Sunday, October 16, 2011

Olimex MSP430F169 LCD board

Olimex has different development platforms available for the MSP430.
One of these is the MSP430-169LCD. This article contains some notes about the board, tests operations and tips/tricks.

This development kit is very interesting.


  • MCU: MSP430F169 with 60K Bytes Program Flash, 256 Bytes data Flash,2K Bytes RAM
  • NOKIA 3310 LCD 84x48 pixels black & white
  • Joystick with 4 directions and push button function
  • SD/MMC card connector
  • two LEDs: status and power
  • RESET switch
  • JTAG connector
  • 32 768 Hz oscillator crystal
  • 8Mhz crystall oscillator
  • power supply voltage regulators and filtering capacitor
  • extension headers for all uC pins
  • PCB: FR-4, 1.5 mm (0,062"), soldermask, white silkscreen component print
  • Dimensions: 67x66 mm (2.65x2.6")
On the Olimex website or the Sparkfun Electronics website , is possible to download the schematic of this board, a test program and the processor specific datasheet .

Linux development environment

First of all, I installed the mspgcc development system.
Since I use Ubuntu I installed it (another article will describe that ), then I installed the program msp430-gdbproxy and the libraries from the website.

This is very critical.
The msp430-gdbproxy must be copied in the directory where is installed the mspgcc environment (usually /usr/msp430/bin, but in my case /opt/msp430-gcc-4.4.3/bin) and the two libraries and, must be copied in the directory /usr/lib.
It is vital to copy the program and libraries from the same site, i.e. compiled for the same version.
The mspgcc installation process already copy the and but very likely these libraries are NOT in sync with the msp430-gdbproxy program.

JTAG test

Then I started to see if the Olimex board was working.
I connected a 9V battery to the board (Vin and GND) and the board become alive.
Then, removing the external power, I connected the board to the JTAG connector, already hooked to the parallel port of the PC.
The board come alive, since the JTAG connector, thru the jumper P-IN (inserted by default), bring the power.

At this point, following the instructions found on the Develissimo website and from this article on the MSP430 development environment , I started the msp430-gdbproxy in a terminal.
The first time I had strange error, so I reset the board and something started finally to work.
However using the suggested command :

#msp430-gdbproxy --port=2000 msp430

I obtained this error :

debug: MSP430_Configure()
error: msp430-gdbproxy: unable to open debugger connection. Will restart

I spent quite some time tracking this error but the only thing I realized, was that the error was somehow related to the TCP port used or about some conflict with other services or the Linux configuration.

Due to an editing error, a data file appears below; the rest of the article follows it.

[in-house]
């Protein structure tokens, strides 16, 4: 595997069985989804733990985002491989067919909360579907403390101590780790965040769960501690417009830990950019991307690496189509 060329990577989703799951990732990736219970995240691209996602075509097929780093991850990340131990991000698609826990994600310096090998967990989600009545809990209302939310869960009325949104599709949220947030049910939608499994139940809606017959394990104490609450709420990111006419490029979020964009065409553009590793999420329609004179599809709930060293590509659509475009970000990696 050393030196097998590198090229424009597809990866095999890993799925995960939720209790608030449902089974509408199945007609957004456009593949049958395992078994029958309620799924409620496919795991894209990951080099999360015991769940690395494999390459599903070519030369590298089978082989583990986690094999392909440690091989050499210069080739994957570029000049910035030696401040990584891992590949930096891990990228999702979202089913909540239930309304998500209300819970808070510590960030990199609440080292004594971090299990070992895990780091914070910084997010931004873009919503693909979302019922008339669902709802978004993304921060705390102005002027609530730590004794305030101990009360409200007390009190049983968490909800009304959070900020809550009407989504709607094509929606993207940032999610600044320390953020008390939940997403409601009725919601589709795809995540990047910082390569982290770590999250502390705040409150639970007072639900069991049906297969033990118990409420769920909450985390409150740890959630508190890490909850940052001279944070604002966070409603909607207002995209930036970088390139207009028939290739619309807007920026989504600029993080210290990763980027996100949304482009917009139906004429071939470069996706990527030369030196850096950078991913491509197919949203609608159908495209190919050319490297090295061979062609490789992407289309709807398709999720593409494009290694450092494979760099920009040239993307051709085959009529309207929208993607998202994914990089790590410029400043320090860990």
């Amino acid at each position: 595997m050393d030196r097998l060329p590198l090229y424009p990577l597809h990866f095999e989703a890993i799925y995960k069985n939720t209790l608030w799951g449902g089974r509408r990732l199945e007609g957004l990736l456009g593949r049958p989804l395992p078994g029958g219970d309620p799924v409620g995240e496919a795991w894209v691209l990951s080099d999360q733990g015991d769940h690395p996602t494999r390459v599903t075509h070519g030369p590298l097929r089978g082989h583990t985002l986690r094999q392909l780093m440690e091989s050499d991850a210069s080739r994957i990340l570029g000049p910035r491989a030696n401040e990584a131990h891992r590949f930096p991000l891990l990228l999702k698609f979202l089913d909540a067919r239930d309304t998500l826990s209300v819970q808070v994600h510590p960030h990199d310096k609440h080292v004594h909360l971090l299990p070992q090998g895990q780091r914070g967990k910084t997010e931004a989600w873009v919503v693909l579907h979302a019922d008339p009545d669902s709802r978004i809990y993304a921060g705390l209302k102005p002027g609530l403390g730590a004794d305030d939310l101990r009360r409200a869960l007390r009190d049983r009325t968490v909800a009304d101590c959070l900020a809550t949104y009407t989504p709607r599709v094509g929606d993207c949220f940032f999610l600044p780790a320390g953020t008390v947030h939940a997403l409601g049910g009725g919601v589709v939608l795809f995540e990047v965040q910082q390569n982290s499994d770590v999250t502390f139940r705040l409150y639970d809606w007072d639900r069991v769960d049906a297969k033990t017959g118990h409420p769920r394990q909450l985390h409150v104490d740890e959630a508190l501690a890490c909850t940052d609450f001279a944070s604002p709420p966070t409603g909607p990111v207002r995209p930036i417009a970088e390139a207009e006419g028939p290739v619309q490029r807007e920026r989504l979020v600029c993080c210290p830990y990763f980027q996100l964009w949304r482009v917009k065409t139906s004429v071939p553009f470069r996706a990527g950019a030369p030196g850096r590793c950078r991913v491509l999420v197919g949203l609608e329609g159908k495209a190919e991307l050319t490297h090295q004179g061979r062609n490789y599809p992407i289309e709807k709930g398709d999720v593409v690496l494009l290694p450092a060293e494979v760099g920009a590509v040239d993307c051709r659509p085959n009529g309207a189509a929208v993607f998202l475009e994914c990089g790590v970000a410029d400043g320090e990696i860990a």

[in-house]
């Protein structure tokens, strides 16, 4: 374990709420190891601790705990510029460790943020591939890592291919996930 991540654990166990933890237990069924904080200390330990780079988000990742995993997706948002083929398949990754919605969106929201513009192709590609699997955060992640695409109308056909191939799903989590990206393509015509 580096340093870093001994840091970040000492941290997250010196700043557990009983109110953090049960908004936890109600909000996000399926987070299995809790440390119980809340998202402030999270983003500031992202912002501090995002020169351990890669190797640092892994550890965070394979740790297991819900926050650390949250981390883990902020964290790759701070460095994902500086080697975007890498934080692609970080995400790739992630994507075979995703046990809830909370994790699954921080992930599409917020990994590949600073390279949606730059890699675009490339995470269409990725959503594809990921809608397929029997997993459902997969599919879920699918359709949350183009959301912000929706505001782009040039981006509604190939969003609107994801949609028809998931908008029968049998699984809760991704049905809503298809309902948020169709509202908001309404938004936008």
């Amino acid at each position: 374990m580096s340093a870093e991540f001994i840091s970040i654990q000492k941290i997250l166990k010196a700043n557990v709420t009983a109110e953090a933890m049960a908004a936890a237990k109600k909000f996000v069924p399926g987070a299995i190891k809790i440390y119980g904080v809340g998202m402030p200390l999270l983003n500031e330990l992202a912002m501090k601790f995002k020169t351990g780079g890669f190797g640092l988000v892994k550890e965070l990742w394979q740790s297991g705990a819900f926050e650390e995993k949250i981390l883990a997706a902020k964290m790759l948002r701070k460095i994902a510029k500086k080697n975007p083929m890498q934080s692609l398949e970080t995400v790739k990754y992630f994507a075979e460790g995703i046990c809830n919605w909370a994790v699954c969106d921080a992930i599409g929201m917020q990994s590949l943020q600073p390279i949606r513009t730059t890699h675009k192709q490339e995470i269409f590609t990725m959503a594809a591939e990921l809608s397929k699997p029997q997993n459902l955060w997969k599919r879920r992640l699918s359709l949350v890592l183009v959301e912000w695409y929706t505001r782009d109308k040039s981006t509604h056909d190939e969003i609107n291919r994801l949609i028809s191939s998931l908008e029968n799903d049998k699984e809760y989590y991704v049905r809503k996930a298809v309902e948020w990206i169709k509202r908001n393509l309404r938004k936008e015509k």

Then I started to read the mspgcc documentation and I found some notes about the msp430-gdbproxy .
In the notes it was suggested to try the command:

#msp430-gdbproxy --debug msp430

and it worked !
Only I noted that the default port was not 2000 but 2001 !
So I modified the original command using the new port :

#msp430-gdbproxy --port=2001 msp430

and ... voila' !!!
I was able to connect the Olimex board with the JTAG.

So to recap, in order to open a debug session with the card :

  • connect the Olimex board to the Jtag (parallel version)
  • open a terminal and start the gdb proxy :
    msp430-gdbproxy --port=2001 msp430
    Note ! If is not working is possible to use sudo, but in this case the absolute path of the msp430-gdbproxy must be issued.
    For example in my case : sudo /opt/msp430-gcc-4.4.3/bin/msp430-gdbproxy msp430
  • open another terminal, or a tab in the already opened, and start the gdb :
    msp430-gdb name_program_to_load.elf
Inside the gdb digit help for generic help.
Here some common operations :
  1. connect to the board (first thing to do)
    target remote localhost:2001
  2. erase the flash memory (needed to do every time before to load the new code)
    monitor erase
  3. load a program in the flash
    load name_program_to_load.elf (or .a43)
Converting the demo code

The first test is to convert the IAR demo code available for this board, for the mspgcc.
Following the conversion rules , it is possible to compile with mspgcc the code.
To simplify the process I created a makefile. Looking at what files the IAR used to create the code, I created a simple makefile :

CFLAGS=-O0 -Wall -g -mmcu=msp430x169

OBJS=main.o mmc.o system.o lcd_new.o

all: $(OBJS)
$(CC) $(CFLAGS) -o test.elf $(OBJS)

%.o: %.c
$(CC) $(CFLAGS) -c lt;

rm -fr main.elf $(OBJS)

To compile the code, simply open a terminal, go in the directory where there is the makefile and the source code and then :

  • $make clean
    to clean up the objects
  • $make
    to compile